Sperm activating peptide (SAP) is a decapeptide (GFDLNGGGVG) isolated from the solubilized jelly layer of the sea urchin, Hemicentrotus pulcherrimus. It stimulates the respiration and motility of H. pulcherrimus spermatozoa and, in addition, produces a number of biological effects on the spermatozoa including increases in cAMP and cGMP levels, activation of a Na+/H+ exchange system, and increases in intracellular pH (pHi) and [Ca2+] ([Ca2+]i) 1.
Seventy-four peptides producing similar biological effects, named sperm-activating peptide (SAP), have since been purified from the solubilized jelly layer of seventeen species of sea urchins distributed over five taxonomic orders. These peptides show essentially the same biological effects on sea urchin spermatozoa although their activity and structures are specific at the ordinal level. A SAP-I precursor which is synthesized in the accessory cells contains five SAP-I and seven SAP-I-like decapeptides, each separated by a single lysine residue 1.
SAPs are diffusible peptide components of the egg outer investment (or egg jelly) in echinoderms such as sea urchins and starfish. The activity of these peptides is easily detected in slightly acidified seawater (pH 6.2-6.8) in which suppressed sperm motility and respiration are restored by addition of ethanolic extracts of egg jelly. This recovery in motility and respiration depends on the ability of SAPs to increase sperm intracellular pH, and both NH4Cl and monensin, an ionophore which exchanges Na+/H+, can mimic the activity of SAPs. This property was used to screen components of the egg investments, and led to the sequencing of the first SAP which was purified from Hemicentrotus pulcherrimus by the group of Dr. Norio Suzuki. On the other hand, the group of Dr. David Garbers explored components of the egg jelly that transiently increase sperm cGMP in Strongylocentrotus purpuratus and purified speract, the identical molecule that Suzuki’s group had obtained. Since then, hundreds of SAPs have been identified by Suzuki’s group from numerous species of sea urchin. These peptides are classified into 5 (or 6) groups depending on sequence similarity and cross-reactivity. SAPs function as moderate, though not complete, species-specific molecules since species that belong to the same taxonomic order share the same class of SAPs 2.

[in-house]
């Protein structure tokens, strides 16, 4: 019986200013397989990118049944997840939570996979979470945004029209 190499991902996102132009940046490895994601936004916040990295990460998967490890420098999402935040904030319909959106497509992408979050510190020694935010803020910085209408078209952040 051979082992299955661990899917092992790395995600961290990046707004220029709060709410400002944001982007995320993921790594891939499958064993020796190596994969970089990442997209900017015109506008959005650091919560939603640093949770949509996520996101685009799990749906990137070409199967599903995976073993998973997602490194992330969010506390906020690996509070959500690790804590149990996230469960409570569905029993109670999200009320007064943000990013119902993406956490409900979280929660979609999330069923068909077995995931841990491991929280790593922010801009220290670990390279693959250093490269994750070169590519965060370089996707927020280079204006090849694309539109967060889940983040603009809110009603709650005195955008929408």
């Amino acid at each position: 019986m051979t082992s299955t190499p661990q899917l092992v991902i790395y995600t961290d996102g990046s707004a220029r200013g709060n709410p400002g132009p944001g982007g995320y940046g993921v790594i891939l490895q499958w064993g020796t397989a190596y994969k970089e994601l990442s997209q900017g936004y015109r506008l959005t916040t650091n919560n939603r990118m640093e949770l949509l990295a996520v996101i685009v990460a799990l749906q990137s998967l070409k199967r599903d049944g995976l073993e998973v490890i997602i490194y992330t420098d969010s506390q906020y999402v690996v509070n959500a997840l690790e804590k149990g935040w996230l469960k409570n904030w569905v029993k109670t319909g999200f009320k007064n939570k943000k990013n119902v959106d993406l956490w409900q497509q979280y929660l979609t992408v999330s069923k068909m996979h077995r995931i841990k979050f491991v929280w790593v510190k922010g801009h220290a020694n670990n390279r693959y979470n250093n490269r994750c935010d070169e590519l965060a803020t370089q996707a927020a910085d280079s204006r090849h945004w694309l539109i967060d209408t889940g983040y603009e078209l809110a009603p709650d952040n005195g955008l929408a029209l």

One sea urchin species can produce different SAP isoforms; one gene encodes multiple SAPs, which are connected in tandem with a spacer amino acid (or several amino acids) forming a large precursor protein2. SAP-I which was previously called speract (Gly-Phe-Asp-Leu-Asn-Gly-Gly-Gly-Val-Gly), SAP- II A, previously called resact (Cys-Val-Thr-Gly-Ala-Pro-Gly-Cys-Val-Gly-Gly-Gly- Arg-Leu-NH2) and SAP-IIB, previously called alloresact (Lys-Leu-Cys-Pro-Gly-Gly-Asn-Cys-Val) have been purified from the egg jelly of Hemicentrotus pulcherrimus and Strongylocentrotus purpuratus, Arbacia punctulata, and Glyptocidaris crenufaris, respectively. There have been several studies focused on characterization of SAP receptors. A SAP-IIA analogue has been reported to be cross-linked to a 160 kDa protein in A. punctulata spermatozoa, which has been identified to be guanylate cyclase, while a SAP-I analogue has been found to cross-link to a 77 kDa protein in S. purpuratus. Chemically synthesized SAP analogues, GYGG-SAP-I (Gly-Tyr-Gly-Gly-Gly-Phe-Asp-Leu-Asn-Gly-Gly-Gly-Val-Gly) and GYGG-SAP-IIB (Gly-Tyr-Gly-Gly-Lys-Leu-Cys-Pro-Gly-Gly-Asn-Cys-Val) exibit almost the same respiration-stimulating activity as the respective original peptide 3.